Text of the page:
It entails a covenantal theology, recognizing that covenant is primarily about relationship—first our relationship with God and through that, our relationship with one another. The covenant enacted in Jesus, however, is fundamentally an open covenant—a covenant intended to break down boundaries, that compels us to reach out to the “them” outside of our communities, imploring them to recognize their status with us as God’s children. In this context, an idea of boundaries is not only inessential to the reality of Christ’s covenant—it in fact betrays it.

Clear boundaries can facilitate a clean entrance into a community, but this seems to be a lazy way to do community. A Church can be defined by the walls that surround it, or by the table that it houses. The nice thing about walls—once they are built, they need little attention as they divide the inside from the outside. With sturdy walls, we only need to make sure that we are inside the doors to “belong.” But if the church is defined by its table, then it requires constant attention for its reality to subsist. The table must be set, people seated and served, fellowship must be engaged in. Entrance into this community can be equally clear. It begins with an invitation to be seated at the table, and it culminates (in baptism) with an invitation into the kitchen to join those who serve.

The Rev. Dr. Stephen Edmondson is the Rector at St. Thomas Episcopal Church in McLean, VA. Before returning to parish ministry Edmondson was an associate professor of Church History at the Virginia Theological Seminary.


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Clint Davis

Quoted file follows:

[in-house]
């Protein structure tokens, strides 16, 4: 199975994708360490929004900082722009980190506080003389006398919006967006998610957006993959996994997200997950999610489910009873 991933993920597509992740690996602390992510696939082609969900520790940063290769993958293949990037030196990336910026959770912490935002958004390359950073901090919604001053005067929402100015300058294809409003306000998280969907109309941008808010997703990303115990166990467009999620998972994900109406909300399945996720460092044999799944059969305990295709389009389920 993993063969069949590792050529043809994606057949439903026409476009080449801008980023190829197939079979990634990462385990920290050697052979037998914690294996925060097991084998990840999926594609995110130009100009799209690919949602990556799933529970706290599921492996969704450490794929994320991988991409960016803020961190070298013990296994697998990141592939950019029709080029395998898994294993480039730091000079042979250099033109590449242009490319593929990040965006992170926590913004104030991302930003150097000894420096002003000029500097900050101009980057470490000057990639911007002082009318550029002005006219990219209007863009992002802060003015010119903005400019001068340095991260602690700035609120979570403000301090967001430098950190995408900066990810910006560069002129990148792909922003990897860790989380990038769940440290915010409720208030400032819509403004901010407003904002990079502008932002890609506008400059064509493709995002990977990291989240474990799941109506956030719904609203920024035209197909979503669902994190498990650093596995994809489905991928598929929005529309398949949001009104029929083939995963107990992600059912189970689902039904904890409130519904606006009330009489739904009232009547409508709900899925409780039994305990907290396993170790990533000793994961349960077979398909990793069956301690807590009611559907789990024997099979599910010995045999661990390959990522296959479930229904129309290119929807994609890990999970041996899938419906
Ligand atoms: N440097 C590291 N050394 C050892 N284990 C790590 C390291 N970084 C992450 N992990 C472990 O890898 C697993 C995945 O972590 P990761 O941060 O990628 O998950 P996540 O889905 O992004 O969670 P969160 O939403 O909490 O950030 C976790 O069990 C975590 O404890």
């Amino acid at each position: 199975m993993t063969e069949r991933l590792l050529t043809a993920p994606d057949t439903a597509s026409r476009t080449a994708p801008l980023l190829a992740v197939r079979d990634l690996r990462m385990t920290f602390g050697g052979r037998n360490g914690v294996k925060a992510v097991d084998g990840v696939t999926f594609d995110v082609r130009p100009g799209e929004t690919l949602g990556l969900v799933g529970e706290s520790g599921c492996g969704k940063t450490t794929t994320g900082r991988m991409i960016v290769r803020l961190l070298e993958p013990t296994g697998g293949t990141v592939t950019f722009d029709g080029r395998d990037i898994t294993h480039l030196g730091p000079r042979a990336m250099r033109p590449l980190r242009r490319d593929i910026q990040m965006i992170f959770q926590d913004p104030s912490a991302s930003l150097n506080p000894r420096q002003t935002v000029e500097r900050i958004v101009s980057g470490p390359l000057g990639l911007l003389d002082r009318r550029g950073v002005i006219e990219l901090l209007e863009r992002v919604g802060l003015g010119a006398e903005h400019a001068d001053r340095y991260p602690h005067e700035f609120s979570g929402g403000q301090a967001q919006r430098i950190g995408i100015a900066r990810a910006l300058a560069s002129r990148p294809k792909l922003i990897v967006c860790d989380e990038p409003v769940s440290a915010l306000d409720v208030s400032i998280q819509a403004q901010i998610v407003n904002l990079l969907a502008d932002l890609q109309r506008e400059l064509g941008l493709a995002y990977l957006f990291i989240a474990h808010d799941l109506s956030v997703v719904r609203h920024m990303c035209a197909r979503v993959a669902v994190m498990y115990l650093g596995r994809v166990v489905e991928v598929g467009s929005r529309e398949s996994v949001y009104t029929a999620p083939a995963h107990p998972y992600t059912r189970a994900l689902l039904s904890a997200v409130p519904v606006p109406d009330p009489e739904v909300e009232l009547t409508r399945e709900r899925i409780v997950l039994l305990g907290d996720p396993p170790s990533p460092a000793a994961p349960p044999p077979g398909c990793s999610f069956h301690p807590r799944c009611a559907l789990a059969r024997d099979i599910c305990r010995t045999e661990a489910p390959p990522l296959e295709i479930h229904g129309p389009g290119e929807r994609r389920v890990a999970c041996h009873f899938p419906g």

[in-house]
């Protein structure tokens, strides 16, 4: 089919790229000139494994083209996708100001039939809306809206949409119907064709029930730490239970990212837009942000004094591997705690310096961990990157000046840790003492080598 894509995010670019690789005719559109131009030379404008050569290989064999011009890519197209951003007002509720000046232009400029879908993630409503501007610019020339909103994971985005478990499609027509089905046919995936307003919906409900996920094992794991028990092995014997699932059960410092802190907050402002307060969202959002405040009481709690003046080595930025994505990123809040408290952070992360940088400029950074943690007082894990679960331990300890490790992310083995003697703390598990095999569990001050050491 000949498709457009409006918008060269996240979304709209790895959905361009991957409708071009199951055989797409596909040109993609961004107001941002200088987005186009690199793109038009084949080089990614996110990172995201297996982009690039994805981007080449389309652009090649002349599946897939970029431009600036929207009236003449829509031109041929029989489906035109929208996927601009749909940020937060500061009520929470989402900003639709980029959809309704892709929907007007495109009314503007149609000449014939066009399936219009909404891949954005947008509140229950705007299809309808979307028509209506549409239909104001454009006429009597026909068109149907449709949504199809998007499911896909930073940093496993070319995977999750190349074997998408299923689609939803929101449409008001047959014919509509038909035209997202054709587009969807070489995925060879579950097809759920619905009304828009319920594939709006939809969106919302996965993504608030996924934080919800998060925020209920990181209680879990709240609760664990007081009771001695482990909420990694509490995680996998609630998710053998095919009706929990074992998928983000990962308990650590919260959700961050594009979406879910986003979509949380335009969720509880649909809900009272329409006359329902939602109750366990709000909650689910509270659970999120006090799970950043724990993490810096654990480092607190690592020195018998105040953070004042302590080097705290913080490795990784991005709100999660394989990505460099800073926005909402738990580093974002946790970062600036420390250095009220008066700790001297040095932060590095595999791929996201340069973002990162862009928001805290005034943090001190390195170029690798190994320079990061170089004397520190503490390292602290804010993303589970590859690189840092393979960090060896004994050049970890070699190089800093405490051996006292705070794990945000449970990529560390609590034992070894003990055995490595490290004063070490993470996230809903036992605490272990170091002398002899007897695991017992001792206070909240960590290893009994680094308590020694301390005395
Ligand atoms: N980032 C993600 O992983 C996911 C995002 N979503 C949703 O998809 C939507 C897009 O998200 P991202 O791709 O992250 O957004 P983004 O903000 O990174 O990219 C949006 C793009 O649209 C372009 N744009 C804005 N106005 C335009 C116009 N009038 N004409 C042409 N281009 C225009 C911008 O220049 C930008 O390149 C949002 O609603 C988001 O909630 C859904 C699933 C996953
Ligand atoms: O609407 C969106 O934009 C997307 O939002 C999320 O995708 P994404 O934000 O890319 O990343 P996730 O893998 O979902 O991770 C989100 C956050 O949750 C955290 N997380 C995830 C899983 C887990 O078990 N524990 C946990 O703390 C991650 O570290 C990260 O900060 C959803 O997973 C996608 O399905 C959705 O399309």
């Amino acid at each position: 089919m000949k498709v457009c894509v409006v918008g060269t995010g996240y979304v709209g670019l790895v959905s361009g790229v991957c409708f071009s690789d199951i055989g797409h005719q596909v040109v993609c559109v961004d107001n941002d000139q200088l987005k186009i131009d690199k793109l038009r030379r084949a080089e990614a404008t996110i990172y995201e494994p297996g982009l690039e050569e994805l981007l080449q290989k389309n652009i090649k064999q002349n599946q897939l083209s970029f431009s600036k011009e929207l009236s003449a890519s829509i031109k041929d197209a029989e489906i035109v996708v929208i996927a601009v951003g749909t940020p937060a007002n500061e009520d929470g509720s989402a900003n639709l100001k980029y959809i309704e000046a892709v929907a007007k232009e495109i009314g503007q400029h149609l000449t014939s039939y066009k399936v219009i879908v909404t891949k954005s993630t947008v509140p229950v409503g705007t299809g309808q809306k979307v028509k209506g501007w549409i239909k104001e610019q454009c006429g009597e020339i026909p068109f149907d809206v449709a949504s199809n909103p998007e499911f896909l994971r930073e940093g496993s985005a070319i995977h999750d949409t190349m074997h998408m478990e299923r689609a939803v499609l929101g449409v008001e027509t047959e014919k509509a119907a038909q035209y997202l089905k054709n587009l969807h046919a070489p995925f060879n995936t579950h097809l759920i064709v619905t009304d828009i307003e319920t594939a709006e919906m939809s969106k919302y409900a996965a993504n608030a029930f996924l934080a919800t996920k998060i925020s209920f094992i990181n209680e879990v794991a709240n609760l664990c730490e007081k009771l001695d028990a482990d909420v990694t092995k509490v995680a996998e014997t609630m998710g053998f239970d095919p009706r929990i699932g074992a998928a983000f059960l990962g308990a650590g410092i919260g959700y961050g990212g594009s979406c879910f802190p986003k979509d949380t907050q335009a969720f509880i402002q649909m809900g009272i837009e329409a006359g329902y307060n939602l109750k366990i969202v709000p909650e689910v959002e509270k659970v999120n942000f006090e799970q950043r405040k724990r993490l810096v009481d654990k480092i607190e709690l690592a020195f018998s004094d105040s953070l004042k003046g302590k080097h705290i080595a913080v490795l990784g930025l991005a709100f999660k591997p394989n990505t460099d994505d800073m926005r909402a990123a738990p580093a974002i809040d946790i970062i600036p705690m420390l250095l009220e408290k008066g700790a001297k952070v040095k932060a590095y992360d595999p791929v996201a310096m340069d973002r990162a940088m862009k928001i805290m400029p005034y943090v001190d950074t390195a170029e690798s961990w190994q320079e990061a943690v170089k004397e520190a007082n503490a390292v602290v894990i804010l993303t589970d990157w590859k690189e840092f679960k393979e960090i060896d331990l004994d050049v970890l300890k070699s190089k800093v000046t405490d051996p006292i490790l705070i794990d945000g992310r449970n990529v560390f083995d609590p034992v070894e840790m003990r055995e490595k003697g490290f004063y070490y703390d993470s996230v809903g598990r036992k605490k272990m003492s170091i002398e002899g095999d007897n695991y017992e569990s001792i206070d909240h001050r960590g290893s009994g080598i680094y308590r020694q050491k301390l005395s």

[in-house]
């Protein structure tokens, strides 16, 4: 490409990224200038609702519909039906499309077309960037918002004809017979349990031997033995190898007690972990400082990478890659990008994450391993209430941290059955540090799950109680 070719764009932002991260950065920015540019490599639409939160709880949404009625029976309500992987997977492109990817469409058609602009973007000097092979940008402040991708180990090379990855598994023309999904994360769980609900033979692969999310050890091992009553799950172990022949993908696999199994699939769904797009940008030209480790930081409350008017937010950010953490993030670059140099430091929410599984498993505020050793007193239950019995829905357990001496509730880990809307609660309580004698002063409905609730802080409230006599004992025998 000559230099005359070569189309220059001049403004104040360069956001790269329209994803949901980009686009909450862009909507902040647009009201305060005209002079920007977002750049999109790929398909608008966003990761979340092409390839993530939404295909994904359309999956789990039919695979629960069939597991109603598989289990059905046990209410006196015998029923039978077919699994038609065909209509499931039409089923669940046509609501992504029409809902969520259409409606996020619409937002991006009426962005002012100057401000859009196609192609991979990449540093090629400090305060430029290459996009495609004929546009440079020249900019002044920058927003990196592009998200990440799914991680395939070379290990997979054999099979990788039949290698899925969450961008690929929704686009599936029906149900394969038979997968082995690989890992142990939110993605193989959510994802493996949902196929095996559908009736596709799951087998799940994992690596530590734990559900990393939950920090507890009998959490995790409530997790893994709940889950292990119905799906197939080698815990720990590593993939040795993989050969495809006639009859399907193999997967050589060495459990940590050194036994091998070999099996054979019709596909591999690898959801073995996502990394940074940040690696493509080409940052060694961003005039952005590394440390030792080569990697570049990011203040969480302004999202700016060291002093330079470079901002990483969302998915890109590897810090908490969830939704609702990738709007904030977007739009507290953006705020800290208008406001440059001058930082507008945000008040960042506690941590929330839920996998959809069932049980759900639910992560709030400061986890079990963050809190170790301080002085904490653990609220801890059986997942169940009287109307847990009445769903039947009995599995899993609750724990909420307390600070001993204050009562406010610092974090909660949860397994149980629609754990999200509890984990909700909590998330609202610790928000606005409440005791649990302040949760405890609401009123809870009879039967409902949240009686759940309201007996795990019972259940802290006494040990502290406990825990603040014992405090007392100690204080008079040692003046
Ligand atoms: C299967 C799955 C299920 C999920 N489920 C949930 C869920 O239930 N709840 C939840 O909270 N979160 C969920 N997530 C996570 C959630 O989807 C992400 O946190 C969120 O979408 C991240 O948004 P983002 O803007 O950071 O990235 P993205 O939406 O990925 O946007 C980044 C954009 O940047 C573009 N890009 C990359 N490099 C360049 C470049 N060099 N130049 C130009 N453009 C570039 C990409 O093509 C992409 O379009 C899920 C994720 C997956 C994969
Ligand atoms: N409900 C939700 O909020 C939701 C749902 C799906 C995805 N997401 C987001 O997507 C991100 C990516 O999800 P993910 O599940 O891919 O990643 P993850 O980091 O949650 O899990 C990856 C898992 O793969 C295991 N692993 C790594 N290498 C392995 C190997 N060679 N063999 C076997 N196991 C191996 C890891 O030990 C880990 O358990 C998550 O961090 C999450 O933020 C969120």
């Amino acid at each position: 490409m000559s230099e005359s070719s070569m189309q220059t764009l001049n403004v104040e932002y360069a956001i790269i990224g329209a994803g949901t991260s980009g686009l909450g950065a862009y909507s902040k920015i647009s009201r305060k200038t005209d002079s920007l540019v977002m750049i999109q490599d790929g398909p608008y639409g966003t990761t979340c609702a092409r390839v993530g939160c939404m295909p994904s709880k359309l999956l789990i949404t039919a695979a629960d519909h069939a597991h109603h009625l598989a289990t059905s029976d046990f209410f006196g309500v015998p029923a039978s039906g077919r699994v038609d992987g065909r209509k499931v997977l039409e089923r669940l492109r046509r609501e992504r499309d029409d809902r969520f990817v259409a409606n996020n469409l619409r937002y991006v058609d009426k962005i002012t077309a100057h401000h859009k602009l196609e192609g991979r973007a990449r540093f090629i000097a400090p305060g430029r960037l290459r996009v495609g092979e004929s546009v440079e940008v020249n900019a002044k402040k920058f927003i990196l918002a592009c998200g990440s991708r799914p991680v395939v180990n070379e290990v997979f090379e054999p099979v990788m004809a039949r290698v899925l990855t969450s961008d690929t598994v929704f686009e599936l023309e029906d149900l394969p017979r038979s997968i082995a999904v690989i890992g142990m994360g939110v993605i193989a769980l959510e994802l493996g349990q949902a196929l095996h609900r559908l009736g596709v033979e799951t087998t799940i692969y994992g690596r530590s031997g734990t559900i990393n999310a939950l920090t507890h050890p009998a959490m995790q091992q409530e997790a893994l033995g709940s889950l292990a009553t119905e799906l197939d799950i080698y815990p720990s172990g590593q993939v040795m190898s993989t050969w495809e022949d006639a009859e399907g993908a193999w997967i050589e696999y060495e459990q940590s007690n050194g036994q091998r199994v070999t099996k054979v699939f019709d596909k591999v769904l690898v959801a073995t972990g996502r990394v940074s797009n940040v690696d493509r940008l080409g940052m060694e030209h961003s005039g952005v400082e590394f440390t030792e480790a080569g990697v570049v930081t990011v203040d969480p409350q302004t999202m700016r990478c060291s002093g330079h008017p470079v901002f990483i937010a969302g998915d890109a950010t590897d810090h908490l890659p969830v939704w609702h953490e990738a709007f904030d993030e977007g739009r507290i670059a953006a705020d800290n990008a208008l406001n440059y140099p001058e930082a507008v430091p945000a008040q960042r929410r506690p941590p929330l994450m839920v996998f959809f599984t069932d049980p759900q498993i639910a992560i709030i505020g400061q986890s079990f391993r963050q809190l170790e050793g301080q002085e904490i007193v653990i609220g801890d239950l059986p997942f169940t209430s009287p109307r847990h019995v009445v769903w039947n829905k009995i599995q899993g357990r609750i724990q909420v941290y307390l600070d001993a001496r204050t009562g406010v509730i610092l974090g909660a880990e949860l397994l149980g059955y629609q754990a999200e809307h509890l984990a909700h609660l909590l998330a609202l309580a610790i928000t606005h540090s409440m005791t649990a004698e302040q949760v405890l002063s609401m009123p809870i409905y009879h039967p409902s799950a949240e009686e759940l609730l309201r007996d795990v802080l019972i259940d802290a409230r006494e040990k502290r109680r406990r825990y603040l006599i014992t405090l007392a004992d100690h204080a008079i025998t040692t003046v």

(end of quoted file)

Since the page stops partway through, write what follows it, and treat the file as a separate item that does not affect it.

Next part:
The whole idea, spoken by Jesus or not, that there was still much to teach that the disciples couldn’t bear right now, I think plays into this. This tells me that the early Christian community knew that the implications of what they were doing would take them much farther toward inclusion than they ever wanted to go, and that they would die a little on the inside because their very identities were rooted in boundaries and privileges. Folks, surely you all know that dying on the inside is a tough and cheerless process until it’s done. Sitting here, I am thankful for this insight: that all the rest of the virtues are practiced to make this interior dying easier to accomplish and less hellish. If you practice compassion and openness already, if you only adore God and not the writings about God and so on, it will be easier to move forward. If you practice patience, it will be easier to wait on those who haven’t caught up; if you practice humility, you won’t put yourself above all those who still haven’t budged, or haven’t moved far enough for you yet. If not for these and countless other virtues, it will hard or impossible. If you are rich with stuff, including those inner decorations that are trophies of your inclusion in the boundary, then it’s hard to carry all that through the eye of the needle. And so on and so on.